In 1994, in the entire United States, 94% of the projects started were
eventually restarted. Of these, 84% failed to deliver the value expected
by their customers, either because they deliver software that has no
relevance in the time they were produced or simply because they did
not produce the software at all. The sad fact is that even by the year
2000, the figure of restarted projects had only dropped to 72%.
This unfortunate state of affairs has affected all of us in some form
or the other depending on which side of the product development we stand.
To answer the obvious question of why, it is relevant to analyze the
reasons for why the other percentage of projects succeeded.
The most important criteria for the success of the projects have been
the user involvement (35.1%) and requirements management (24.1%). Surprisingly,
Proper planning, a consequence of both, contributed just 9.6%.
Any person involved in the software development process, has always
known that Newton's laws of Physics may have been applied here, knowing
too well that Murphy's Law played a more prominent role here! This is
due to the inherent set of undefined factors that are the base for most
software projects. While most heavy weight processes, such as Rational
Unified Process (RUP), try to bring about neatness and some semblance
of definable characteristics into the software process, most have failed
due to these factors.
Enter the SCRUM
The SCRUM, which you might have expected is not an acronym for any
thing but in fact, comes from the world of the sport, rugby.
is the name of the formal conglomeration of forwards who bind together
in specific positions when a scrumdown is called in rugby. First used
to describe hyper-productive development in 1987 by Ikujiro Nonaka and
Hirotaka Takeuchi, this term has become almost synonymous with successful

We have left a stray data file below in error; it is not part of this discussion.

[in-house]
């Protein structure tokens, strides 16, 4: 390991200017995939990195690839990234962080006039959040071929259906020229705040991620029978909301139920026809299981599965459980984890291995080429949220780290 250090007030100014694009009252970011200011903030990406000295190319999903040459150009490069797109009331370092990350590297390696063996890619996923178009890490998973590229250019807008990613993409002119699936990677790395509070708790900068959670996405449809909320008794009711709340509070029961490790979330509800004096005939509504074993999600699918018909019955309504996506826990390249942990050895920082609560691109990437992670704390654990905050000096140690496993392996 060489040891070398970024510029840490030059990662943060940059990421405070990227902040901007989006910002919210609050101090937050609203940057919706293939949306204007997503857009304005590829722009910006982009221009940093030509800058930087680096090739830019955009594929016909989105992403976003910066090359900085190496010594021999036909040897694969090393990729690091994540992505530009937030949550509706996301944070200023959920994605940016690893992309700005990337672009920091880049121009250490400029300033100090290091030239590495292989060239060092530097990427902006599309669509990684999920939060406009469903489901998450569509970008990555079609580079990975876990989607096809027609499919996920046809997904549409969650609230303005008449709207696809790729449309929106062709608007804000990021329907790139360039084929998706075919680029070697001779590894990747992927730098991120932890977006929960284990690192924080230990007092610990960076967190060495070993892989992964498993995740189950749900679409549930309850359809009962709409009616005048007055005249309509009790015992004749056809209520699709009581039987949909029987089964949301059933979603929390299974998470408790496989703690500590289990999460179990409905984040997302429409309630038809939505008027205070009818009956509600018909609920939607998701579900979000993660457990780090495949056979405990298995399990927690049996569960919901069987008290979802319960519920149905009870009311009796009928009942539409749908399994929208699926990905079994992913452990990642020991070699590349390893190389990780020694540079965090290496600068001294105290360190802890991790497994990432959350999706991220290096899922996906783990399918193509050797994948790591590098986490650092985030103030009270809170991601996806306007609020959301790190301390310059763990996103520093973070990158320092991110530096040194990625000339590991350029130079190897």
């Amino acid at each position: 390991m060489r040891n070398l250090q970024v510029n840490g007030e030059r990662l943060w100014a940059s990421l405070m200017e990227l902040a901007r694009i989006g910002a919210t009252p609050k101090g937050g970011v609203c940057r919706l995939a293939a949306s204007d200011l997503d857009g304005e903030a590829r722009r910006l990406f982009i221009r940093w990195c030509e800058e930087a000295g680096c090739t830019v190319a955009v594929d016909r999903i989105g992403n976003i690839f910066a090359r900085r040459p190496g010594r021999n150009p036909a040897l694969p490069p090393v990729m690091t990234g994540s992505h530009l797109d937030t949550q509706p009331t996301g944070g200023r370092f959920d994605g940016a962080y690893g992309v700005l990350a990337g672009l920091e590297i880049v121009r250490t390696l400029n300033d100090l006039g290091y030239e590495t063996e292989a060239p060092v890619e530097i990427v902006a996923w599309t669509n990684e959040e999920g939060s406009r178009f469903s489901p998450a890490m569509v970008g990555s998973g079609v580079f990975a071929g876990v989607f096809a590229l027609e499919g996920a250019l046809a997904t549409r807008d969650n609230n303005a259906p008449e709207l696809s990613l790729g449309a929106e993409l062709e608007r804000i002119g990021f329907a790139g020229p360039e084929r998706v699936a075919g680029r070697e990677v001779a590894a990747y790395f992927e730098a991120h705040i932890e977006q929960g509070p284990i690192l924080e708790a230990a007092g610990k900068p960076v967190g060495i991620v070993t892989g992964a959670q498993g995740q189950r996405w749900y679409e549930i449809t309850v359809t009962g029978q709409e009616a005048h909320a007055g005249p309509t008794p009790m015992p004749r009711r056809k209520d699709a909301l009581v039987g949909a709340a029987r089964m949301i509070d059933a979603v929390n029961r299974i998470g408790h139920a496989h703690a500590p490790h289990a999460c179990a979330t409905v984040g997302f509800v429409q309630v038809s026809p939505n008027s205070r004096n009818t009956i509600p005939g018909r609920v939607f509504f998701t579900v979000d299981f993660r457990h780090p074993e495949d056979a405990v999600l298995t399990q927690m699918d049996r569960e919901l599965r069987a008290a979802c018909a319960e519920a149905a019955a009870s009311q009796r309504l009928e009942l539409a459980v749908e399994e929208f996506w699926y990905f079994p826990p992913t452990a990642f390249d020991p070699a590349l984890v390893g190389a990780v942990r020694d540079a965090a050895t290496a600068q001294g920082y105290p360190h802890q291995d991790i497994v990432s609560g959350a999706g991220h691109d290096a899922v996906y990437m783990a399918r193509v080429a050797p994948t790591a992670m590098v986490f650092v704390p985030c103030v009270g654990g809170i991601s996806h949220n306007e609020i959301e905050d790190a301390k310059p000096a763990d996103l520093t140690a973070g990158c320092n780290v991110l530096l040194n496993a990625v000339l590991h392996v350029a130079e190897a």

agile processes. This article speaks about this process with out you
having to tear your hair in despair (but then if you are in the habit
of doing it, then go ahead).
What is an Agile Process?
The word agile means fast and an agile process implies a process that
is minimally loaded with activities that consume time and produce no
visible gains to the job that we are doing. In the world of software
development methodologies, this term means those processes that understand
the inherent uncertainties and do not encumber it with unnecessary activities
that are detrimental to the pace of the development process.
What is the spirit of SCRUM?
To quote the controlled chaos
1. Scrum is an agile, lightweight process to manage and control development
2. Scrum is a wrapper for existing engineering practices.
3. Scrum is a team-based approach to iterative, incremental development
systems and products when requirements are rapidly changing.
4. Scrum is a process that controls the chaos of conflicting interests
5. Scrum is a way to improve communications and maximize cooperation.
6. Scrum is a way to detect and cause the removal of anything that
gets in the way of developing and delivering products.
7. Scrum is a way to maximize productivity.
8. Scrum is scalable from single projects to entire organizations.
Scrum has controlled and organized development and implementation for
multiple interrelated products and projects with over a thousand developers
9. Scrum is a way for everyone to feel good about their job, their
contributions, and that they have done the very best they possibly could.
In short it is for the software development environment that is commonplace
- with features changing from the first day of the project, team members
swapping from one project to next without having done anything at all
in any of them etc.
To quote controlled chaos web site:
"A Scrum software project is controlled by establishing, maintaining,
and monitoring key control parameters. These controls are critical when
a software development encompasses an unknown quantity of uncertainty,
unpredictable behavior, and chaos."